After graduating, Harry had a lucrative job offer from his father-in-law that would take him away from Bedford Falls. George told his brother to take the job, foregoing his chance to go to college. George got married, but as he and his wife were heading off to their honeymoon he noticed people making a run on the bank. Rather than let it fail, he loaned it the $2,000.00 he’d saved for his honeymoon and they stayed home. His hearing loss costs him his chance to serve in the military, but his brother, Harry, became a Navy pilot and won the Congressional Medal of Honor for shooting down a kamikaze pilot and saving a ship full of sailors.

None of George’s life goes as he planned it. He feels like a failure.

Things got worse. On Christmas Eve, his Uncle Billy misplaced $8,000.00 that had to be deposited in his bank. The local bad-guy competitor, Mr. Potter, found the money but did not return it. The loss of the money was about to cause the bank to fail, and Mr. Potter called the police to arrest George for taking the money. George, facing jail, goes to a bar and finally prays for help. His prayer apparently unanswered, he leaves the bar, crashes his car, stares into an icy river, and contemplates suicide.

But just as he’s about to kill himself, he sees someone else in the river. Just like he did with his younger brother, he jumped into the icy waters and saves the person.

As it turns out, the person he saved was Clarence, his bumbling trainee guardian angel.

George, in his frustration, tells Clarence that it would be better if he’d never been born. Clarence accepts that as a challenge and decides that the best way to save George is to show what the world would have been like if he’d never been born.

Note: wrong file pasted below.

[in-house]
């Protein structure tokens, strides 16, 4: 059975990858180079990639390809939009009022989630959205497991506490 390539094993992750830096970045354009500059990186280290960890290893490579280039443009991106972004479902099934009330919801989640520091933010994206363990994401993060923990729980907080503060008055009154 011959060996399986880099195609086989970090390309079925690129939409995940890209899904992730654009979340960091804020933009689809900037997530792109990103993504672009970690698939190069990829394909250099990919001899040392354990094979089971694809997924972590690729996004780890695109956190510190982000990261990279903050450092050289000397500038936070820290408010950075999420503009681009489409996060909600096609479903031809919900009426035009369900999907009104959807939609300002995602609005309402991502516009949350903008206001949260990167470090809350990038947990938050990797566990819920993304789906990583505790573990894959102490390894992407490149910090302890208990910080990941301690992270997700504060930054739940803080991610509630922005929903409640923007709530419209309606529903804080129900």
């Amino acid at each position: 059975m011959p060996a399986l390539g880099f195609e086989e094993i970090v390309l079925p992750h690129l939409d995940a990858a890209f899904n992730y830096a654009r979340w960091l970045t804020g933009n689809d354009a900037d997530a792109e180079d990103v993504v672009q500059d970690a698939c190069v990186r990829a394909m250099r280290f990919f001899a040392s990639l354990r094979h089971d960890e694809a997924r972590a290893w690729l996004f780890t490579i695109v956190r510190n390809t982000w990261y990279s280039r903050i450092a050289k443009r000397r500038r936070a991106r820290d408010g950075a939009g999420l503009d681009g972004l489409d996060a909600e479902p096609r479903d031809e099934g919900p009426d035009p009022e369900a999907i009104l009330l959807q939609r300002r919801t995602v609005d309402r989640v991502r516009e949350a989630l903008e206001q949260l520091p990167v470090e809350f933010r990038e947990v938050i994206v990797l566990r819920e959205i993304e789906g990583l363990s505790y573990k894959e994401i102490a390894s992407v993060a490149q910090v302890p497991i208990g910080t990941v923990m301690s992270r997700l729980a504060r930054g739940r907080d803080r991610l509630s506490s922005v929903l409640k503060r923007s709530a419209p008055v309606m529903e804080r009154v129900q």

He shows George a world he was never born into. His brother would have died and so would all of the men he saved in the war; the pharmacist would have been sentenced for unintentionally poisoning the child; his wife would have become an unhappy spinster librarian; and Mr. Potter would have turned the town into a horrible place, not the bucolic small town that George loved.

He chooses—exercising his free will—to go back to the life he was living, understanding that his sacrifices had made the world a better place. He has a new birth as they celebrate the birth of the Christ child.

In short, his prayer was answered. He understood that he and his choices mattered, that his life was exactly as it was supposed to be, even if it was not exactly as he’d planned it. Again, it was a matter of perspective, and he needed some shifting. His sacrifices—chosen by his free will—made for better lives for a lot of people.

Remember Chigurh, our representative of random chance? What if what appeared to be random chance was really externally-imposed judgment which is, by definition, the opposite of random chance?

After all, everyone in the movie upon whom he inflicts judgment is where they are because of a choice they made—and many of them made very bad choices.

So, does random chance exist? Or is everything predetermined, including that I’m writing these words and that you are reading them?

These issues have dominated theology for hundreds of years and my wandering mind for an intense fraction of that time. The implications of both sides of the argument are enormous.

I believe in free will. If I’m being honest, I have moments when befuddlement walks in and stakes its claim. But, even then, I choose to believe in it.